Lets have a meeting

It is amusing to watch the new internet calendaring companies as they fumble around. Yahoo has one, Google now has something called C2 and there are many other sites out there such as 30boxes which all seem to do a good job as a calendar. Honestly though, most people don't really care to have a calendar. For those people that want to write out their schedule they will use a calendar on a piece of paper in their back pocket or a PalmV (which still rocks btw). You might convince a few of these people to be your customer, but after that you are dead in the water and have no revenue.

People keep creating calendaring applications because you typically use calendar apps to schedule to meet with other people in the office. That is where the tide of people are hiding (and money). The main reason you want your calendar online is so that others can find out when it is best to meet with you. Once you get one person using your site to schedule meetings then others might use it more and soon it will be a little virus sucking more and more users into using it because it provides a valuable service of having everyone else's calendar and a easy way to schedule. If you made the front page of your "calendar" site be four lines listing your e-mail/im, the person you want to meet with, date, reason and a big schedule button you probably would do better then a lot of calendar sites out there today. Google can no doubt leverage gmail and gtalk to make an easy scheduling system (and oh yah have a calendar too). If you go to 30boxes you can tell that scheduling a meeting is much more of just another feature and not the central part of the application.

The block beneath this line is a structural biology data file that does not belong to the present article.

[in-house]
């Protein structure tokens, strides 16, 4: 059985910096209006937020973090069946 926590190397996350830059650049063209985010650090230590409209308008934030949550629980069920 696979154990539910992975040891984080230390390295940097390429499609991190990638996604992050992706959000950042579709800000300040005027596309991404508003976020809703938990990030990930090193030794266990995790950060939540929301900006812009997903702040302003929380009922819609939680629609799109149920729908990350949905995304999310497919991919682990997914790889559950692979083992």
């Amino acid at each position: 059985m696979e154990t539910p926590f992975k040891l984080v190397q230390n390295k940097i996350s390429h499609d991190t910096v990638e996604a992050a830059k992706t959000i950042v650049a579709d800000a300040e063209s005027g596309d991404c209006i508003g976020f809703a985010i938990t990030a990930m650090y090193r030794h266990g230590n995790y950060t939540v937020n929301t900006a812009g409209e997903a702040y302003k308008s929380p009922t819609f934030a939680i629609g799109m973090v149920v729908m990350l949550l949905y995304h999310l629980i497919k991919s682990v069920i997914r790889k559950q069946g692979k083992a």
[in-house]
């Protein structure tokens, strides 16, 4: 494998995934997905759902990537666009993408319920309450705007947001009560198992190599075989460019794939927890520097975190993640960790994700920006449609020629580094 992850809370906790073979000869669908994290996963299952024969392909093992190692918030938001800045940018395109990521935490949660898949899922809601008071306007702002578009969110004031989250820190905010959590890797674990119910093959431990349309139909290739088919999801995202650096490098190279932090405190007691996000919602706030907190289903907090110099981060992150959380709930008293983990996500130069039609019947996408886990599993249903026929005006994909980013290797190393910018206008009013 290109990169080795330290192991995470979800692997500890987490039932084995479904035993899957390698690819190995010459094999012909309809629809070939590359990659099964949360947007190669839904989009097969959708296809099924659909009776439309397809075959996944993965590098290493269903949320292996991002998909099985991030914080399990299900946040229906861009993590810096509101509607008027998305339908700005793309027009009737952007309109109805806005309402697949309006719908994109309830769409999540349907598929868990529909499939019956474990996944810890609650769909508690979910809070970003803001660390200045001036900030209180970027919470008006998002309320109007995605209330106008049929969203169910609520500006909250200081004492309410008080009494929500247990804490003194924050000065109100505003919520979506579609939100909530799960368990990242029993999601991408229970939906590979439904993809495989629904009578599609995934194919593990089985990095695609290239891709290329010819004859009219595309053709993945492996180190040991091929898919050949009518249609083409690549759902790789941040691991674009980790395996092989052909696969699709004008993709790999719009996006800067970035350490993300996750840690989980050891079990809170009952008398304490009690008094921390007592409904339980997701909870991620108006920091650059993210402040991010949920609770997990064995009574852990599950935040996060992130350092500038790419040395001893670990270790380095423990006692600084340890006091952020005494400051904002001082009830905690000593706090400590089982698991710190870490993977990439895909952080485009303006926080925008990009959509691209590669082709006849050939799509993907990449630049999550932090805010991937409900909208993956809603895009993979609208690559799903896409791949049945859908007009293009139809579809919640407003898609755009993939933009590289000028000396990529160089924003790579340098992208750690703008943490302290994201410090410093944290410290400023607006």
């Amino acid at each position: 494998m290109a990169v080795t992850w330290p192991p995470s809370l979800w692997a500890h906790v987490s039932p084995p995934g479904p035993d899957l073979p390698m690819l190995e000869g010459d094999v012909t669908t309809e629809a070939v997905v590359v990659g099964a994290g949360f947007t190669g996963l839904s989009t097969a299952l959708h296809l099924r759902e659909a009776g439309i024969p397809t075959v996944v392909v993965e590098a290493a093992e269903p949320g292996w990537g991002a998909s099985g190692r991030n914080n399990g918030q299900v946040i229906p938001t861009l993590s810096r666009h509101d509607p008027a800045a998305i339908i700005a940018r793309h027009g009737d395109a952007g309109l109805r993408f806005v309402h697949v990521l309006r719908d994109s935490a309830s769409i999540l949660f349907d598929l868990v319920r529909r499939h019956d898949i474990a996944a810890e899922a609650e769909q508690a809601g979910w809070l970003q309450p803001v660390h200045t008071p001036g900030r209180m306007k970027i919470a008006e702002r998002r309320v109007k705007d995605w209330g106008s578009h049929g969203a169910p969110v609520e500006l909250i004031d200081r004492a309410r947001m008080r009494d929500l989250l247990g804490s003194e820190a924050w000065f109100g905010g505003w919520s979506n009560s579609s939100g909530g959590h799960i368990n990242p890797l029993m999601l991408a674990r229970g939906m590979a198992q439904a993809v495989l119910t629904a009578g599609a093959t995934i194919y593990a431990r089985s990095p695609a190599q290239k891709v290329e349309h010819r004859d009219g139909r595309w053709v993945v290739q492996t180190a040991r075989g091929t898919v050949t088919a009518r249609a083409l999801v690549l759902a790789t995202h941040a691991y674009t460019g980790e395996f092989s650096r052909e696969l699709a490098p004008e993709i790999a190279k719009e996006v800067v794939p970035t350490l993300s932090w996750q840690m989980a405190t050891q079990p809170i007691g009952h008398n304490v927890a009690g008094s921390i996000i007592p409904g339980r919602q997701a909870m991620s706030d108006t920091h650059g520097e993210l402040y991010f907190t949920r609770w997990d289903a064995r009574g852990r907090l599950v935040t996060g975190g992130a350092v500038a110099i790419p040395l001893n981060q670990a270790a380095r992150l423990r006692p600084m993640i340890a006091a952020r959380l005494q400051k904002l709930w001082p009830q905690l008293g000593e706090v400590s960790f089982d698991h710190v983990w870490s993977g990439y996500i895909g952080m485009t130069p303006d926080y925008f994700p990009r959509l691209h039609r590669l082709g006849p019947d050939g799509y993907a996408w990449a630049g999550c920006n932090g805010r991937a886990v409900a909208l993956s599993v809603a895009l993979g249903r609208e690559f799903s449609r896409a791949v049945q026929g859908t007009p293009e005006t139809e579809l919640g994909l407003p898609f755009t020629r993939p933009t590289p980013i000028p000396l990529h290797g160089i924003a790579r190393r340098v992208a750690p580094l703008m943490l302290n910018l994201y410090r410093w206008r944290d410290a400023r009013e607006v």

What is the most surprising thing about meetings is that it is an amazingly simple way to grow your calendaring service exponentially. And if you get a manager that uses your calendar he might just tell everyone in a company to use your stuff and bam a lot of new users all ready to schedule weekend stuff with their friends, continuing the cycle of more users. Creating a community around your application is a good thing and is something that can get you laid.

If this seems familiar remember about a year ago now when Nat announced Hula. JWZ created a often referenced blog entry called Groupware bad telling how he was going to fail. The current set of calendars are better then Hula, but they still are missing the mark.

Of course I could be wrong and most people really do just want to have a calendar they themselves fill with things they are doing to view only by themselves, but I think that a much more likely answer is that calendaring sounds like a simple web2.0 company you could make and flip (how else would you come up with a horrible company name like 30boxes? And did you notice they have a gmail theme?). If that is your goal you don't think about growing users as fast as possible, but think about making a feature set that someone else would want to buy.

Monday, March 06, 2006

How much free space do you have?

How much free space do you have is a pretty basic file manager issue that most linux file managers don't easily tell you. That is until today when I ran across Thunar today. Pretty slick.